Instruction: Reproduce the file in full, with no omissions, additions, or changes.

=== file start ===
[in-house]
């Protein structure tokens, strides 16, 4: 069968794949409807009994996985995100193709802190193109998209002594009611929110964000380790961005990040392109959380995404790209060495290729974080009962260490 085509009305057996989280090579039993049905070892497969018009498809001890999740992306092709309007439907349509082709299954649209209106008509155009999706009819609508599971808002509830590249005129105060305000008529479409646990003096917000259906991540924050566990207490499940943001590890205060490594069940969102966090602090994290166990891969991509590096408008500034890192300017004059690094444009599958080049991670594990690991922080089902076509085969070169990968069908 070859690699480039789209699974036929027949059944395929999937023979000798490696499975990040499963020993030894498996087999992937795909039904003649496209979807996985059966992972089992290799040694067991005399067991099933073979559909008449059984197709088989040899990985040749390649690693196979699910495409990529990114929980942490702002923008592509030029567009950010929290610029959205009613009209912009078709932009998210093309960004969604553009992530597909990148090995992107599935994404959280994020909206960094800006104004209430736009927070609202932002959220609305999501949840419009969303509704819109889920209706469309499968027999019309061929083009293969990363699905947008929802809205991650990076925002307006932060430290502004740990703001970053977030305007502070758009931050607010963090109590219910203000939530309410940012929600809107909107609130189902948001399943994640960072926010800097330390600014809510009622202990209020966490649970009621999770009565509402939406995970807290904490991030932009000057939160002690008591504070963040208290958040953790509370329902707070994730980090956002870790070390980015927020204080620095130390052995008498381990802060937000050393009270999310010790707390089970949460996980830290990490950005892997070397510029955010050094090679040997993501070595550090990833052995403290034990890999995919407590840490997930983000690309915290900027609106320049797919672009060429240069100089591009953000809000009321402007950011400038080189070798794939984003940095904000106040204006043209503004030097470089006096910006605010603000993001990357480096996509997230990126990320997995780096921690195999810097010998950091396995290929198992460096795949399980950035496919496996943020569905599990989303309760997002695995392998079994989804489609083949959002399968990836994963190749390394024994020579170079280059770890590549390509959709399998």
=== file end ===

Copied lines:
[in-house]
């Protein structure tokens, strides 16, 4: 069968794949409807009994996985995100193709802190193109998209002594009611929110964000380790961005990040392109959380995404790209060495290729974080009962260490 085509009305057996989280090579039993049905070892497969018009498809001890999740992306092709309007439907349509082709299954649209209106008509155009999706009819609508599971808002509830590249005129105060305000008529479409646990003096917000259906991540924050566990207490499940943001590890205060490594069940969102966090602090994290166990891969991509590096408008500034890192300017004059690094444009599958080049991670594990690991922080089902076509085969070169990968069908 070859690699480039789209699974036929027949059944395929999937023979000798490696499975990040499963020993030894498996087999992937795909039904003649496209979807996985059966992972089992290799040694067991005399067991099933073979559909008449059984197709088989040899990985040749390649690693196979699910495409990529990114929980942490702002923008592509030029567009950010929290610029959205009613009209912009078709932009998210093309960004969604553009992530597909990148090995992107599935994404959280994020909206960094800006104004209430736009927070609202932002959220609305999501949840419009969303509704819109889920209706469309499968027999019309061929083009293969990363699905947008929802809205991650990076925002307006932060430290502004740990703001970053977030305007502070758009931050607010963090109590219910203000939530309410940012929600809107909107609130189902948001399943994640960072926010800097330390600014809510009622202990209020966490649970009621999770009565509402939406995970807290904490991030932009000057939160002690008591504070963040208290958040953790509370329902707070994730980090956002870790070390980015927020204080620095130390052995008498381990802060937000050393009270999310010790707390089970949460996980830290990490950005892997070397510029955010050094090679040997993501070595550090990833052995403290034990890999995919407590840490997930983000690309915290900027609106320049797919672009060429240069100089591009953000809000009321402007950011400038080189070798794939984003940095904000106040204006043209503004030097470089006096910006605010603000993001990357480096996509997230990126990320997995780096921690195999810097010998950091396995290929198992460096795949399980950035496919496996943020569905599990989303309760997002695995392998079994989804489609083949959002399968990836994963190749390394024994020579170079280059770890590549390509959709399998």